LLU researcher develops PROTECTOR program
Stephen Dunbar, PhD, assistant professor, department of earth and biological sciences, marks a green turtle for later identification in Roatan.
Larry and Carol Stevenson are simply unique. With the help of their daughter, Ashley, and son-in-law, Barry Kennewell, they own and operate the Reef House Resort on Roatan in the Bay Islands of Honduras. However, what makes them different from most resort owners is their desire to give back, both to the local community and to the marine environment from which they make their living.
In 2004, after realizing that so many endangered sea turtles were being harvested for consumption from the waters around Roatan, the Stevensons struck a bargain with local fishermen to “reclaim” as many turtles as they could and return them to the inshore waters of the island. The deal was not without cost though, and the family now spends significant funds on the purchase of turtles, a steady supply of food for the animals, and valuable work time in maintaining a protected area for the turtles to be temporarily housed.
It was more than accidental that the Stevensons offered to provide dive support to Dr. Stephen G. Dunbar, PhD, assistant professor, department of earth and biological sciences, LLU and his graduate students, April Sjoboen and Viren Perumal, in October 2005. At that time, Dr. Dunbar and his students were in Honduras conducting rapid assessments of Roatan’s marine life for a project funded by USAID.
“Hurricane Wilma had whipped up the waters around most of the island, but Larry Stevenson kept saying, ‘It’s calm over where we are—why don&rsqu
A view of the proctected pool at the Reef House Resort.
o;t you come dive with us?’” Dr. Dunbar recalls. When negotiating dive costs, Mr. Stevenson said, “Look, I know you’re on a research budget, so just pay what you can afford and that will be fine with us.”
During that trip, Mr. Stevenson asked Dr. Dunbar if he would be interested in doing some work with the turtles he had already collected. “Larry made it very clear that his goal was not to profit from the animals, but to have them studied and released,” says Dr. Dunbar.
Within weeks of returning to LLU from the October research trip, Dr. Dunbar was pulling together the current literature on hawksbill and green sea turtles, only to find a paucity of information on any species of sea turtles from Honduran waters. Dr. Dunbar says, “It was evident that no one was pursuing studies of sea turtles in Honduras to a level that was leading to published information. I thought, ‘I can do that!’” And that’s exactly what he’s doing.
Currently, Dr. Dunbar is developing an umbrella organization called the Protective Turtle Ecology Centre for Training Outreach and Research (PROTECTOR). He aims to eventually coordinate and integrate turtle research efforts in Honduras.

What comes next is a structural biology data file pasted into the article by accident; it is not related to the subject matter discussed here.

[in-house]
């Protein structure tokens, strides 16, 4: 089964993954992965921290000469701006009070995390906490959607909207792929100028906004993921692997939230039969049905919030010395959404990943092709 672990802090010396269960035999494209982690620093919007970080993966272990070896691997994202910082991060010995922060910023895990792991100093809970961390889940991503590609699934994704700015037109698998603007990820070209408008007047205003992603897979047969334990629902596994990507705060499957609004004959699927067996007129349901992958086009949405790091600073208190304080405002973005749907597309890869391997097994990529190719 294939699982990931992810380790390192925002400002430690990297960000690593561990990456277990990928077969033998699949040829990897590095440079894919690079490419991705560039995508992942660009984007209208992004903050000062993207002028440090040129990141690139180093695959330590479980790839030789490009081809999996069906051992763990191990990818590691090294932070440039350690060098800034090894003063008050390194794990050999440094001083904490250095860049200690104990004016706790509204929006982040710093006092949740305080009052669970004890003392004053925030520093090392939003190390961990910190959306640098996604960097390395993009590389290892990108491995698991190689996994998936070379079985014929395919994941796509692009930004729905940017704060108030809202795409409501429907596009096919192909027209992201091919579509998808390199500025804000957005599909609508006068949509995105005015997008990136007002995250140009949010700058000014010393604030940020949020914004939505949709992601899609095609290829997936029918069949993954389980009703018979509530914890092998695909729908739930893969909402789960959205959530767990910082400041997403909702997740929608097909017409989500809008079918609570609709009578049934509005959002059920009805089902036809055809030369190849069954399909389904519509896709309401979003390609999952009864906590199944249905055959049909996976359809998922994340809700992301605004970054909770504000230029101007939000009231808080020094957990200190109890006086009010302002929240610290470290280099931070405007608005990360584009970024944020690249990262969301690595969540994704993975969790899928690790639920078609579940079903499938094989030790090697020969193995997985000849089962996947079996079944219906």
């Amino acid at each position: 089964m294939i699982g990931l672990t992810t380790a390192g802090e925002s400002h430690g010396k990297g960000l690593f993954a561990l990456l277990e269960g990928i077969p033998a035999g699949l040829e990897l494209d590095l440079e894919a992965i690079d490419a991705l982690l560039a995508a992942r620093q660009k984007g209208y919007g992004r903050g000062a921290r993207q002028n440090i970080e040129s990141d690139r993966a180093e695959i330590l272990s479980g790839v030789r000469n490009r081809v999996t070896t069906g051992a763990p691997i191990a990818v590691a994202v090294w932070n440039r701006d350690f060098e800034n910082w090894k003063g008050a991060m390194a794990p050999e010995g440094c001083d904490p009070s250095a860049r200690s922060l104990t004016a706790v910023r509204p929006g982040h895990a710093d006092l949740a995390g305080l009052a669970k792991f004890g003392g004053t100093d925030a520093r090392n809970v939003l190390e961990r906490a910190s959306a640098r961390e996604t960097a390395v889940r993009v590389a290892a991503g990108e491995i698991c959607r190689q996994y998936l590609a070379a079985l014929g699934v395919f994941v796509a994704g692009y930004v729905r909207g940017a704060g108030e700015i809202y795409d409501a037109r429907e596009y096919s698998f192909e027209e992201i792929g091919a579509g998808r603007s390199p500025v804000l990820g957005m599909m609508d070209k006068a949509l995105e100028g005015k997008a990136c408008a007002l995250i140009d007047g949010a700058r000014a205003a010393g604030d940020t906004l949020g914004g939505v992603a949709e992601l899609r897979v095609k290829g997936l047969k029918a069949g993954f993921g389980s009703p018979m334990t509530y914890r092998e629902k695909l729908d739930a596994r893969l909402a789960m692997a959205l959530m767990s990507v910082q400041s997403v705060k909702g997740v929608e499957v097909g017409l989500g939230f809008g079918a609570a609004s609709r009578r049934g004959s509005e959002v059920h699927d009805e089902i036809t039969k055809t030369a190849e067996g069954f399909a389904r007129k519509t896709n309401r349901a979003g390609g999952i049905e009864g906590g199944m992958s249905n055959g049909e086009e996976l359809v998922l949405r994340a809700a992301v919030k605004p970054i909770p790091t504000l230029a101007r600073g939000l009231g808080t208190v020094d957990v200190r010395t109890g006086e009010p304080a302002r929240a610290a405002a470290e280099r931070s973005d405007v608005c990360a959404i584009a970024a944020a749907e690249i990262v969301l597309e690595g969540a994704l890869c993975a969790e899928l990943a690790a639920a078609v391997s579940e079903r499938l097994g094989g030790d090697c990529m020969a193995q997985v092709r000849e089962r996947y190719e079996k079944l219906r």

“There are some small projects going on here and there in the country, but they’re not currently working together, nor getting the information out to the scientific and conservation communities,” says Dr. Dunbar. He goes on to say, &
Larry Stevenson, owner of Reef House Resort in Roatan, carries a hawksbill sea turtle to be weighed and measured.
ldquo;What’s needed is a concerted effort for the conservation and protection of marine turtles in the country, and that can only happen if we organize these scattered projects into a united program with clear direction. I’d like to do just that.”
One of the first research projects under the PROTECTOR umbrella is the Turtle Awareness and Protection Studies (TAPS) project. TAPS was initiated in March, 2006 at the Reef House Resort when about 20 hawksbill and four green sea turtles were marked, weighed and measured in anticipation of their future release.
In June of 2006, Dr. Dunbar returned to the Reef House Resort with project co-principal investigator Joe Breman, a marine data modeler from Environmental Systems Research Institute (ESRI), to both re-weigh and re-measure the turtles in an effort to estimate growth rates. Eventually the investigators propose to tag several juveniles with radio transmitters and satellite tags, then track their movements around the Bay Islands and, eventually, on their first long-distance migrations.
“TAPS has been gaining momentum and support,” says Dr. Dunbar.
Dr. Dunbar and Mr. Breman have also begun mapping the turtle’s historic and current distributions, as well as the nesting beaches around the island of Roatan. Dr. Dunbar explains that with so little published information on Honduran sea turtles, one of the first steps is to look at where turtles were once abundant and see how that compares with where they show up now. “Then we can start asking why those differences exist.”
The project team has already begun to prepare proposals for a suite of marine turtle projects that need to be done throughout Honduras. These include tracking nesting females, a nesting beach protection program, turtle egg protection and research, monitoring the health of captive turtles, field monitoring of juvenile home ranges, and being involved with the many conservation education opportunities that are available.
“There’s so much still to do, we’re really just getting started,” Dr. Dunbar emphasized. However, the PROTECTOR projects are off to a good start, and, with the help of project supporters like the Stevensons and ESRI, Dr. Dunbar and colleagues intend to stay at the turtle research in Honduras for the long-term. Increasing understanding and protection of these endangered species is what the research is all about. For the PROTECTOR team, every turtle conserved and released back into the wild is worth all the effort.
For more information about the project, and for a link about turtle adoption, please visit www.llu.edu/llu/grad/natsci/dunbar/taps.html
By Patricia Thio and Stephen Dunbar, PhD